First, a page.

Recently, I was lucky enough to attend the Aspen Writer’s Foundation’s Winter Words series lecture featuring Jared Diamond. A dear friend of mine/employer/guardian angel offered me one of her extra tickets because she knows I am a geography super-fan and I have never seen Mr. Diamond speak before. If you didn’t know already, Jared Diamond is an incredibly popular physiologist-turned-ornithologist-turned-geographer who has written three very popular books filled with popularized social science: The Third Chimpanzee; Guns, Germs, and Steel; and Collapse.
I should say outright that I am not a Diamond fan. Ever since I was forced to read Collapse for a freshman intro geography class at the University of Denver (and then forced to watch the PBS rendition of Guns, Germs and Steel), I haven’t been able to think of Diamond without feeling a just a little bit nauseous. There has always been something about him that rubbed me the wrong way. And I couldn’t put my finger on it until last night.
Since the Aspen Writer’s Foundation was expecting such a large crowd of Diamond fanatics (Diamondites? Diamondheads?), the event was moved from the usual location, University of Colorado’s Given Institute, to the very beautiful Aspen Wheeler Opera House. And Diamond packed the house. The pint-sized New Englander-gone-Californian spoke to the audience much like one would expect a UCLA Physiology Geography Professor to do. He paced the stage back and forth, rattling off amusing anecdotes mixed with social theory.
Professor Diamond spoke mostly about his latest book, Collapse, released in 2005. He reviewed various collapsed and successful societies he discusses in his book, as well as what we can learn from them, and why it is important to do so. One contemporary example he gave of societal failure and success was the entire island of Hispaniola, and its two extremely different countries, the Dominican Republic and Haiti. Although they are both located on the same island, and therefore in similar environments, the two countries are vastly different.
The Dominican Republic, he said, is doing pretty well for a Caribbean developing nation, while Haiti (and this is pre-earthquake mind you) is/has been somewhat of a cluster you-know-sited massive deforestation as one example. He asked the audience if they had looked out of their plane windows while flying to St. Maarten or Barth’s (or wherever the riches go these days) and see the literal line dividing Haiti and the Domican Republic. One side has trees and one doesn’t. And in addition to taking care of their environment/trees, the people of the Dominican Republic have experienced economic success because of their exporting of baseball players. Silly Hatians, all you need is some saplings and some Sosas and you will be on the right track to development success.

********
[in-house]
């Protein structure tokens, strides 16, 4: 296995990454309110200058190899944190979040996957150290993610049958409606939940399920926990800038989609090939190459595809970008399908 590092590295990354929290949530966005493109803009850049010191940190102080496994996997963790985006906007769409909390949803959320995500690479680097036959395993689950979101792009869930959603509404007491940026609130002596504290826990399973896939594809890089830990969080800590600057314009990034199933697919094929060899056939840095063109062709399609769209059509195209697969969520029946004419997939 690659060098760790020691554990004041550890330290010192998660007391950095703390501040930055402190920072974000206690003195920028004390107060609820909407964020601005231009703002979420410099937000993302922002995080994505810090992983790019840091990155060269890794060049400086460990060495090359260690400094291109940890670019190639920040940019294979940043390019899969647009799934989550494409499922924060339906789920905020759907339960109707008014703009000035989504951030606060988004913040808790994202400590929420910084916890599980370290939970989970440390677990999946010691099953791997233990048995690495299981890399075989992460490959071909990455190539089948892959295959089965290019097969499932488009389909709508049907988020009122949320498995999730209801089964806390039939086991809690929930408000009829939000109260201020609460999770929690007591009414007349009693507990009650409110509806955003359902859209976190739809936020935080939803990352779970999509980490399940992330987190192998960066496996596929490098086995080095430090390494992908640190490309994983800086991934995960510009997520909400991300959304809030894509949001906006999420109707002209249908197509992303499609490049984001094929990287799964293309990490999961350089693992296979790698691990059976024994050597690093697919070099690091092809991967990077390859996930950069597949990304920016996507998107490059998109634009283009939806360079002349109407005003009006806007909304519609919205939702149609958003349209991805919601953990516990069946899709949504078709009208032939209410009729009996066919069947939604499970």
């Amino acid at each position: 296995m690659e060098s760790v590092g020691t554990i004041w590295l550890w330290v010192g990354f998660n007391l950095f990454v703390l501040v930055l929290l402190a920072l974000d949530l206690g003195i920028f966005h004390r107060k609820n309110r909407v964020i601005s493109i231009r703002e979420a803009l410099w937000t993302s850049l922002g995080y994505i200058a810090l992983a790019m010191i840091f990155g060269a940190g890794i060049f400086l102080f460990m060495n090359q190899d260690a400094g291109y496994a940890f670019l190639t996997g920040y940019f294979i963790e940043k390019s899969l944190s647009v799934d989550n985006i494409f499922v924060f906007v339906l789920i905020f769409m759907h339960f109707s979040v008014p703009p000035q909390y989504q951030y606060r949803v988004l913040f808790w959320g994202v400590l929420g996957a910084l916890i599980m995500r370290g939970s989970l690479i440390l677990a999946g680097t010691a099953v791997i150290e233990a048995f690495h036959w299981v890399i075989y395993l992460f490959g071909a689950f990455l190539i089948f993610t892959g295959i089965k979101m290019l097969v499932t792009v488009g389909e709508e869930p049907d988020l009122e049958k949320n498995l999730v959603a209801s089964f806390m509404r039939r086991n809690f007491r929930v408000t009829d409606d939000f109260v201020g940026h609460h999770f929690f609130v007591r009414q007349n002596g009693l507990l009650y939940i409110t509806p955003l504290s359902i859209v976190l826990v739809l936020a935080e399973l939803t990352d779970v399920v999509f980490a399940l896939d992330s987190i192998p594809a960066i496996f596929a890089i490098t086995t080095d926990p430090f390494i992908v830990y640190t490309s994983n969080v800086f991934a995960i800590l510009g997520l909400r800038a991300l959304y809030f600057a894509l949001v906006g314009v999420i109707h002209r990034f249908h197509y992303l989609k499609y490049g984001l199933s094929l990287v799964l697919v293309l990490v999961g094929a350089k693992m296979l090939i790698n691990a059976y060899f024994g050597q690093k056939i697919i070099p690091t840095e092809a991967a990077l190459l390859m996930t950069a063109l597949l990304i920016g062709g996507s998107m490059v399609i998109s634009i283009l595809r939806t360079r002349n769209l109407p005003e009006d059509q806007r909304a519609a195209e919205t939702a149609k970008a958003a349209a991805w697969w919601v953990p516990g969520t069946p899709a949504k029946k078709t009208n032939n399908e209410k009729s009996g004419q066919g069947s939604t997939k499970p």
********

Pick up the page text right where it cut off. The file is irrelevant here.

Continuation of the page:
From deep inside of me, a miniature Joe Wilson stood up and yelled “YOU LIE!” As my wonderful and intelligent (and fellow elephant author/commenter) friend Rachel said, Haiti’s problems might have something to do with all IMF policies toward Haiti that have kept the country economically and socially crippled. Just maybe. Or, most likely, the Haitians just sold their souls to the devil.
Diamond later spoke about the United States’ potential for collapse. He listed environmental destruction, toxic water, and segregation of classes of people. Then he went on a rant about the rise of gated communities in L.A., and how this creates opportunity for collapse. When the elite, the wealthy “decision makers” as he calls them, are separated from the common masses, whom the decisions affect, then chaos may ensue. For almost ten minutes, Diamond carried on about the danger of gated communities’ effect on the whole of society. I couldn’t help but wonder if Professor Diamond saw the irony in speaking to people in one of the most wealthy and isolated communities in the country about the danger of wealthy, isolated (or “gated”) communities.
Was he really that witty?
Then Diamond mentioned that he lives in Beverly Hills, and I realized 1) he is not that witty and 2) he is, in fact, a hypocrite. It’s a little more than ironic that the man preaching to America to become more environmentally-minded, flies around the country (and world) to deliver his message.